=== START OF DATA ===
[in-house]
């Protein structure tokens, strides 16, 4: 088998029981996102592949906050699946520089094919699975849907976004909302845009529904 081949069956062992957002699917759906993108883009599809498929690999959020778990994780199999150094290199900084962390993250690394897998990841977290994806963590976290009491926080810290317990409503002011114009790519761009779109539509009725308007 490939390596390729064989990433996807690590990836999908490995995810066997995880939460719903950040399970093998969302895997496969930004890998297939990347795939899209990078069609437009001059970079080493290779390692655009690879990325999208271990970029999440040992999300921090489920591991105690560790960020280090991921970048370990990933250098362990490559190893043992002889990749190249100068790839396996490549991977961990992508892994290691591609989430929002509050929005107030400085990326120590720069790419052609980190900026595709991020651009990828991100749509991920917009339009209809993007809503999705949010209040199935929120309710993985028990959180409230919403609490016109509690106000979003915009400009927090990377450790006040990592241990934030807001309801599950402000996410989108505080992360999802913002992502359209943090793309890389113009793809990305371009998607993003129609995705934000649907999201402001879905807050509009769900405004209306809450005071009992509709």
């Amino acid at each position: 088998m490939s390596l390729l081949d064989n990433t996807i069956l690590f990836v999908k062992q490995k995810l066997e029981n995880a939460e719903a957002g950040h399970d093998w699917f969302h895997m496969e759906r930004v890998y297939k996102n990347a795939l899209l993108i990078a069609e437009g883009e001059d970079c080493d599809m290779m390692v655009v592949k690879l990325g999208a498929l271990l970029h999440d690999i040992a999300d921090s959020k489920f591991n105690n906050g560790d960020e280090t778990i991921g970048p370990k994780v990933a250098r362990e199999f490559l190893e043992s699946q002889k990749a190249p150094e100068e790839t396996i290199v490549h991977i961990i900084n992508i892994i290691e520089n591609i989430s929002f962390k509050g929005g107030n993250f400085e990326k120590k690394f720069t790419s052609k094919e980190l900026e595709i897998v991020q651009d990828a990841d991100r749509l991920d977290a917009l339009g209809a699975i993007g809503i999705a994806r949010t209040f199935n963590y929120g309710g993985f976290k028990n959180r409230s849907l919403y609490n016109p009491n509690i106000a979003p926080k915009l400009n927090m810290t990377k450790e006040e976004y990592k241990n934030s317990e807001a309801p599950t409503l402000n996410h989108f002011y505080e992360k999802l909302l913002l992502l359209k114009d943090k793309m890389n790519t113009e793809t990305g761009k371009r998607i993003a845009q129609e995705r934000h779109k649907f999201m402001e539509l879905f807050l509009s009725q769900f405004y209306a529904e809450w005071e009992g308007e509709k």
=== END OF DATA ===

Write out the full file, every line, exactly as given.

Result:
[in-house]
């Protein structure tokens, strides 16, 4: 088998029981996102592949906050699946520089094919699975849907976004909302845009529904 081949069956062992957002699917759906993108883009599809498929690999959020778990994780199999150094290199900084962390993250690394897998990841977290994806963590976290009491926080810290317990409503002011114009790519761009779109539509009725308007 490939390596390729064989990433996807690590990836999908490995995810066997995880939460719903950040399970093998969302895997496969930004890998297939990347795939899209990078069609437009001059970079080493290779390692655009690879990325999208271990970029999440040992999300921090489920591991105690560790960020280090991921970048370990990933250098362990490559190893043992002889990749190249100068790839396996490549991977961990992508892994290691591609989430929002509050929005107030400085990326120590720069790419052609980190900026595709991020651009990828991100749509991920917009339009209809993007809503999705949010209040199935929120309710993985028990959180409230919403609490016109509690106000979003915009400009927090990377450790006040990592241990934030807001309801599950402000996410989108505080992360999802913002992502359209943090793309890389113009793809990305371009998607993003129609995705934000649907999201402001879905807050509009769900405004209306809450005071009992509709």
């Amino acid at each position: 088998m490939s390596l390729l081949d064989n990433t996807i069956l690590f990836v999908k062992q490995k995810l066997e029981n995880a939460e719903a957002g950040h399970d093998w699917f969302h895997m496969e759906r930004v890998y297939k996102n990347a795939l899209l993108i990078a069609e437009g883009e001059d970079c080493d599809m290779m390692v655009v592949k690879l990325g999208a498929l271990l970029h999440d690999i040992a999300d921090s959020k489920f591991n105690n906050g560790d960020e280090t778990i991921g970048p370990k994780v990933a250098r362990e199999f490559l190893e043992s699946q002889k990749a190249p150094e100068e790839t396996i290199v490549h991977i961990i900084n992508i892994i290691e520089n591609i989430s929002f962390k509050g929005g107030n993250f400085e990326k120590k690394f720069t790419s052609k094919e980190l900026e595709i897998v991020q651009d990828a990841d991100r749509l991920d977290a917009l339009g209809a699975i993007g809503i999705a994806r949010t209040f199935n963590y929120g309710g993985f976290k028990n959180r409230s849907l919403y609490n016109p009491n509690i106000a979003p926080k915009l400009n927090m810290t990377k450790e006040e976004y990592k241990n934030s317990e807001a309801p599950t409503l402000n996410h989108f002011y505080e992360k999802l909302l913002l992502l359209k114009d943090k793309m890389n790519t113009e793809t990305g761009k371009r998607i993003a845009q129609e995705r934000h779109k649907f999201m402001e539509l879905f807050l509009s009725q769900f405004y209306a529904e809450w005071e009992g308007e509709k």